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Shotlist vs. Nothing


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#1 Jase Ryan

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Posted 14 July 2010 - 09:28 PM

I'm in prep on a feature right now and the director is wanting to do a shotlist with me. I'm fine with that of course as I've always done them, but I do feel like the majority of whats written in the shot list is thrown out on set anyways. Sometimes I feel like the countless hours of shotlisting could be better used in other areas of prep. Do others agree? And do many of you not even bother shotlisting??

Also as a side question, if you use frame forge, what do you think? Is it a great tool?
Thanks!
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#2 Frank Glencairn

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Posted 15 July 2010 - 02:27 AM

I´m trying a Adobe Story for a screenplay the first time now. The great thing is, it generates an automatic shotlist in OnLocation. Pretty convenient while shooting and saves a ton of time.

Frank
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#3 Brian Drysdale

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Posted 15 July 2010 - 02:50 AM

Doing a list certainly makes you think of the shot options, as long as you've edited to what you're going to need and get in the time available, rather than an every possible angle wish list.

Depending on what you know at the time, perhaps walking through at the actual locations while blocking out what the actors will be doing is more productive than a doing shot list without knowing the location. As you walk through, the shots will suggest themselves and you can note them. I know someone who did this with the story board artist on a short and you could almost tell the lens focal length by the drawings and there wasn't any wasted camera set ups.

Set plans with the camera position marked with notations is another way. They use these when shooting drama in multi camera TV studios, although perhaps this is less common now. They also break it down to a shot list for each camera. These evolve during rehearsals, so they're not set in stone.
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#4 Richard Boddington

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Posted 15 July 2010 - 10:30 AM

Bah, just shoot every thing from 50 different angles and let the editor sort it out :D

R,
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#5 Adrian Sierkowski

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Posted 15 July 2010 - 10:32 AM

I don't think they're necessary, but sure as hell helpful and if anything you'll get a good idea of what kind of director you're dealing with in how they shot list their script. And, in truth, it's something I like to do over a few beers, or a few coffees, in a relaxed atmosphere, when possible. But, I also find that the shotlist is just a skeleton and when you're there in the location (which you should walk through first) with the actors and the lights up, you start to discover the happy accidents and the new angles (no pun intended) you can tackle the story via. And that, I'd say, is where the good stuff comes from. My 2 cents.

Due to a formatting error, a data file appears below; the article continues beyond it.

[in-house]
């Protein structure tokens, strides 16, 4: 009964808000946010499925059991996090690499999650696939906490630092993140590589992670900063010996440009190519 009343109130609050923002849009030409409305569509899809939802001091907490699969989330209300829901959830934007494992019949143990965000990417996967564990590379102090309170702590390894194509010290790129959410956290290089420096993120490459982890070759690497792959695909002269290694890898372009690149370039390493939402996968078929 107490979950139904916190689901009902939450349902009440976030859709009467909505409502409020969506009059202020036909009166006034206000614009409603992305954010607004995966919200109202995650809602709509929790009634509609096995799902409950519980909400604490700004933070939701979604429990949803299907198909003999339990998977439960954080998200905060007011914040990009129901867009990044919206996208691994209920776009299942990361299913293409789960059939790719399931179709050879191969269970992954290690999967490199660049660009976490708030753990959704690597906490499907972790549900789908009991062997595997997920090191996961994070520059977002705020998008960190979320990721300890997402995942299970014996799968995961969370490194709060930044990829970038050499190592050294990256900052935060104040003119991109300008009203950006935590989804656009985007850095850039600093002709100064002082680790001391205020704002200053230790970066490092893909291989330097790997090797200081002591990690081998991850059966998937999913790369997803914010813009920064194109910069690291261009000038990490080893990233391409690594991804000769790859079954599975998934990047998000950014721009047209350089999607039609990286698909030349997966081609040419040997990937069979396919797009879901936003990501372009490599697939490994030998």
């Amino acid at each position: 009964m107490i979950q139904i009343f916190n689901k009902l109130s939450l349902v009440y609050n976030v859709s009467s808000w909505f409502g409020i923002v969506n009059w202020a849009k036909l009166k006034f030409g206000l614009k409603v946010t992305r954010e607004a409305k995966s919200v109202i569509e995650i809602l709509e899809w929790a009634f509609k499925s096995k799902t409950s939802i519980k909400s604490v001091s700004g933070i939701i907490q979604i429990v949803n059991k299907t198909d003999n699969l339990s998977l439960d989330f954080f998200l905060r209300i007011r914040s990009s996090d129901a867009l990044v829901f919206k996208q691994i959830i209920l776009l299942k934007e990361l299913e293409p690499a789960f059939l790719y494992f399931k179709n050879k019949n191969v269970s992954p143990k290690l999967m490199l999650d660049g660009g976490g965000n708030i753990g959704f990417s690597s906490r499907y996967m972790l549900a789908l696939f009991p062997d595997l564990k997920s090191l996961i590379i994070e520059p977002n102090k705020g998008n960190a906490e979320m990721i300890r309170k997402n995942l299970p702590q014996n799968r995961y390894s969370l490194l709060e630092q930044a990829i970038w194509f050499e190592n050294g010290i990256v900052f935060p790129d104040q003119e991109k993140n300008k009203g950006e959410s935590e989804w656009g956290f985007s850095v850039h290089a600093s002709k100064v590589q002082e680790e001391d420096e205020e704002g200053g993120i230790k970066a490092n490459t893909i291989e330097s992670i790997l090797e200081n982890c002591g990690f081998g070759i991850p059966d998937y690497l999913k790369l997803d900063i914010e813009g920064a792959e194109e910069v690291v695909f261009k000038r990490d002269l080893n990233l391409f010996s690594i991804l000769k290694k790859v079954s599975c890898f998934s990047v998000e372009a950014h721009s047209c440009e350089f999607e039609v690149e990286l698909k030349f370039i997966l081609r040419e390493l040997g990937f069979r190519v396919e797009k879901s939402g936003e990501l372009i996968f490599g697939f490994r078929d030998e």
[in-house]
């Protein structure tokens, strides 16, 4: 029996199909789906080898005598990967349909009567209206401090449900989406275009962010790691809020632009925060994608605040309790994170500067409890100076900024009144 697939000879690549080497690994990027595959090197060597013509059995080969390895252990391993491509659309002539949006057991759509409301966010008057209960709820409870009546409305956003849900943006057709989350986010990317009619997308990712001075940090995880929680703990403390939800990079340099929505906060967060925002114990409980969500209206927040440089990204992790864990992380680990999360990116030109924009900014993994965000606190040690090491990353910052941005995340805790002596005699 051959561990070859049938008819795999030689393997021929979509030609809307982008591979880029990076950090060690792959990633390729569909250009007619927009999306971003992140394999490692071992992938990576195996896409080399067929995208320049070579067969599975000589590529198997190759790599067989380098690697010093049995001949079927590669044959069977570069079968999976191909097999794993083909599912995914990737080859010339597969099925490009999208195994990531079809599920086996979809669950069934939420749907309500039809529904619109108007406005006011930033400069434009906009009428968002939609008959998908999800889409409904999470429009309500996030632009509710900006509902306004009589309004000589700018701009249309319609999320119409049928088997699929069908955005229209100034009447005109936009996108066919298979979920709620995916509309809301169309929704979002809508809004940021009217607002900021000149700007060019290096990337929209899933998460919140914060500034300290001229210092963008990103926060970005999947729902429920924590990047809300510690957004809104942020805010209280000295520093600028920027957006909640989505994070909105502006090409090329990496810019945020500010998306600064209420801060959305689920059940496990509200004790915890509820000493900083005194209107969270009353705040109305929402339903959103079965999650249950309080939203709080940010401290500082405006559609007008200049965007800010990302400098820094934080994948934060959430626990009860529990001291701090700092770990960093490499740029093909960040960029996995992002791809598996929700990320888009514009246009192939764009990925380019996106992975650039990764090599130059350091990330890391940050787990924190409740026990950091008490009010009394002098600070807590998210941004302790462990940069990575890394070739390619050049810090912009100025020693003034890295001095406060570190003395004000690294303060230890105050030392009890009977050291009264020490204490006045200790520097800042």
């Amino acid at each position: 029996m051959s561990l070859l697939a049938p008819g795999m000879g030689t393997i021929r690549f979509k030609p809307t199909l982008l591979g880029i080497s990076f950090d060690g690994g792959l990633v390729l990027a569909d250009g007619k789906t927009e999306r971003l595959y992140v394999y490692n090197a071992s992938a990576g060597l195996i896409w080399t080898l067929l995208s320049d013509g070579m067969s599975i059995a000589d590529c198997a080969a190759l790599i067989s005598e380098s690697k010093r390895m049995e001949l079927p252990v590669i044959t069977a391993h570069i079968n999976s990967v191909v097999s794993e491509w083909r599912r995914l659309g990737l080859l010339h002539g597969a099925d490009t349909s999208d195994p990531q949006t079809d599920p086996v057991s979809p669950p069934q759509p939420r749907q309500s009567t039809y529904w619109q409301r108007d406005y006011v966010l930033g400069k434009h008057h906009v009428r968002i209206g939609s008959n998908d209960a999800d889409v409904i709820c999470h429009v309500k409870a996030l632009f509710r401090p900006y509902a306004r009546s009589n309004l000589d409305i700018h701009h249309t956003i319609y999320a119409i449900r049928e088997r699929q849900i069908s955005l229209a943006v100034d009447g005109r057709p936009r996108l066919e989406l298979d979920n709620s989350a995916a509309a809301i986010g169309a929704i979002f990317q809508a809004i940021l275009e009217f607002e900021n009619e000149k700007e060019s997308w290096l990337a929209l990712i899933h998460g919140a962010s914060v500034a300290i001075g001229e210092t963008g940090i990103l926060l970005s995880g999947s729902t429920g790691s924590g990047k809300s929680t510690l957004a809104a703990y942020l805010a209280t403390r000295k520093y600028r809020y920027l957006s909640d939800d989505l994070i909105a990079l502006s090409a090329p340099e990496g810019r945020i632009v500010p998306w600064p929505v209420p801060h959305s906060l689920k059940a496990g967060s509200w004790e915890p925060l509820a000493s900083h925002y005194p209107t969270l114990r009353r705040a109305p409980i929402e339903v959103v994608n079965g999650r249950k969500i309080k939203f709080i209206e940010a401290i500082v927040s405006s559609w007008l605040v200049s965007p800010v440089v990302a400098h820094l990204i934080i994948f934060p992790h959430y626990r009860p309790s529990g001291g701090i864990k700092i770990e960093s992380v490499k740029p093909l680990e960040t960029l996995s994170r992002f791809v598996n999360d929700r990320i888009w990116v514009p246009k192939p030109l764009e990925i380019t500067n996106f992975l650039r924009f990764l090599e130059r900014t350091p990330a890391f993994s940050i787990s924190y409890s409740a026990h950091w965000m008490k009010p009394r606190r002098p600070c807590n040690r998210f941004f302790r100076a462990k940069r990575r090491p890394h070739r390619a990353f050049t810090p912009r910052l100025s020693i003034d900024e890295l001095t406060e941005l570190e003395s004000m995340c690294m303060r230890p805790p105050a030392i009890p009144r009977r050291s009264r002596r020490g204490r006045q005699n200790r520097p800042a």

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#6 Matt Read

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Posted 15 July 2010 - 10:10 PM

I always like to use a shot list when possible. I find that taking the time to create a shot list in pre-production will save me at the very least twice that time in production (not to mention saving me confusion and aggravation). I also feel that going into things with a plan (even if I don't end up sticking with it) makes me look more professional. And I agree with Adrian that the actual act of creating a shot list can be a good way to get inside the director's head.
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#7 James Sutherland

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Posted 16 July 2010 - 12:48 AM

I get real nervous when a new or very young director comes to me and wants to shoot without a shot-list. Personally I haven't worked with anyone yet that have shown enough discipline to shoot without one. What I also feel is that with a shot-list you know all the time what you cutting to in the next scene and then, consequently you can work in the appropriate movement and technical stuff to accommodate the cuts where needed. Nothing is more unprofessional, irritating and a total waste of time to me then a director who thinks he knows (without having seen the need for a shot-list) trying to figure it out on set what to do next or doing shots that is not going to cut or which are totally unnecessary.

In the same breath I must confess I find it very exhilarating and encouraging to work directors who, while on set, see opportunity and take advantage of it to enhance the story. I really don't mind doing extra work or setups when the actor is having a "ahhh" moment or something which would otherwise not have been available presents it self. I reckon it all depends on what you shooting, who is directing, what the work setup is and how much time is available. For me it helps with my "workflow", I get a chance to wrap my brain around what the director wants so we end up making more of the same movie on set. Posted Image

Walking it through on set would be the second best thing to doing a shot-list but that is not always possible. What are these other areas your talking about? Maybe I'm getting too old for run and gunning it on set Posted Image
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The Slider

Aerial Filmworks

Ritter Battery

Opal

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